At the micro-level
, system quality factors included the availability of templates [25
], interface design [31
] and technical performance (e.g. speed and reliability) [44
]. Information quality factors included the organization, accuracy, completeness and accessibility of the patient record [23
]. Service quality factors included training and technical support [53
], system backup and unexpected downtime [52
]. EMR usage factors included its intent (e.g. quality improvement versus record keeping) [41
], actual strategies for optimal/appropriate use [12
], ease of use [35
], and usage patterns that emerged over time [40
]. Interaction related factors covered patient-physician encounters such as the type of consult (e.g. psychological) [12
], consult room layout [42
] and patients' ability to schedule appointments [27
]. For net benefits, care quality factors covered patient safety [38
], care effectiveness [40
], quality improvement [45
] and guideline compliance [32
]. Productivity factors covered care efficiency [13
], coordination [24
] and net cost including billing, staffing and maintenance costs [25
At the meso-level
, people factors included personal characteristics and expectations such as prior EMR experience of the users [34
], and their personal time investment in exchange for the benefits expected from the system [13
]. Roles/responsibilities covered the need for champions and staff participation [24
], and shift in tasks (e.g. documentation by staff vs. physicians) [13
] that could lead to role ambiguity and conflict [30
]. Organization factors included structure/processes and culture that supported EMR adoption/use [23
], EMR-practice fit (e.g. hybrid EMR/paper systems) [50
], and EMR-supported office and workflow design [30
] such as the placement of computer screens in consult rooms [42
]. Return-on-value focused on demonstrated value at the practice level such as substitution effect from guideline driven test orders and prescribing [51
], and tangible cost-efficiency gain with larger practice size and patient volume [48
]. Implementation factors included the extent that the introduction of an EMR into the practice was planned and carried out as a priority project with dedicated time and resources [52
]. The service support provided during implementation was critical [48
], since they affected the disruptions that physicians and office staff had to overcome while learning to use the EMR and redesign their work routines.
At the macro-level
, factors under healthcare standards included standardized data content [23
], established practice guidelines [32
], and legal documentation requirements [55
] that affected EMR design/performance and user behaviours. They also covered practice standards for clinical guidelines [60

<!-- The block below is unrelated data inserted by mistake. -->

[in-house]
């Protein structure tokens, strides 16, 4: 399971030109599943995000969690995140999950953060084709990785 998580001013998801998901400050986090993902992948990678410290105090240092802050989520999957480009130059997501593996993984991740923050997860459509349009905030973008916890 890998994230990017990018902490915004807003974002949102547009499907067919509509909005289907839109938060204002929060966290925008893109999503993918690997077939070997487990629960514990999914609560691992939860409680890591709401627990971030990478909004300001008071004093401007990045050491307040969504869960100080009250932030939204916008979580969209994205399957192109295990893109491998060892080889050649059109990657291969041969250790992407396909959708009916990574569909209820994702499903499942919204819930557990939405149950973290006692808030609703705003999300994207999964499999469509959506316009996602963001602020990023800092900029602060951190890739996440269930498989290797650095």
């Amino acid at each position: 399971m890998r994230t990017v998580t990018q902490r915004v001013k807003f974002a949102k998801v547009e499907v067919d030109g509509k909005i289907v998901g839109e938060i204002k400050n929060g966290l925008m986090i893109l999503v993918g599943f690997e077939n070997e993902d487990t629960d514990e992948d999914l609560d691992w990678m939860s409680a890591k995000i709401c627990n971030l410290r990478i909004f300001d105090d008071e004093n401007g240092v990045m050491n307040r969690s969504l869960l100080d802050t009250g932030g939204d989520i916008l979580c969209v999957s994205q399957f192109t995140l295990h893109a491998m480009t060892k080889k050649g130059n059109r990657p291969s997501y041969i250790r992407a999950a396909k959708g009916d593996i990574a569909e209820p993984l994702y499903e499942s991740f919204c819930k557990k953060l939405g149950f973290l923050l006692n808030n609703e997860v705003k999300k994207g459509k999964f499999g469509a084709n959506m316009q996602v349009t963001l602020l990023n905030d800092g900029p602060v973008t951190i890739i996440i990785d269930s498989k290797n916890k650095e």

], professional scope of practice [32
] and medico-legal requirements [55
] that governed EMR use. Factors under funding/incentives included remuneration schemes such as pay for performance and fee-for-service that encouraged EMR use [35
] and incentive programs in the form of subsidies to purchase/adopt EMR systems [56
Summary of key findings
Overall, this review found 22/43 EMR studies (51.2%) and 50/109 measures (45.9%) had shown positive impact across the six topic areas examined. When grouped by area, there were modest improvements in preventive care (66.7%), work practice (64.3%) and disease management (57.1%). Clinical documentation showed the least improvement with EMR use (16.7%). Within the dimensions of the CA Framework, EMRs had shown a modest improvement in productivity (63.6%), whereas user satisfaction had the least improvement (18.2%). About one-third of the studies and measures were not able to show an impact. Less than one-fifth of the studies and measures had a negative impact. No significant differences were found based on adoption rates by country, by time period and by study design.
Through this review we found that EMR impact was influenced by many factors. In particular, we were able to extend the CA Framework to EMRs in physician office settings by identifying specific micro, meso and macro level factors that influence EMR adoption and its effect. For instance, at the micro-level, the EMR's technical design, performance and support affected its usage and user satisfaction in the office. At the meso-level, the implementation process and resulting workflow impacted the office's ability to improve productivity and coordination. At the macro-level, incentives such as pay-for-performance were seen as an important driver for EMR adoption since they increased the return on investment made.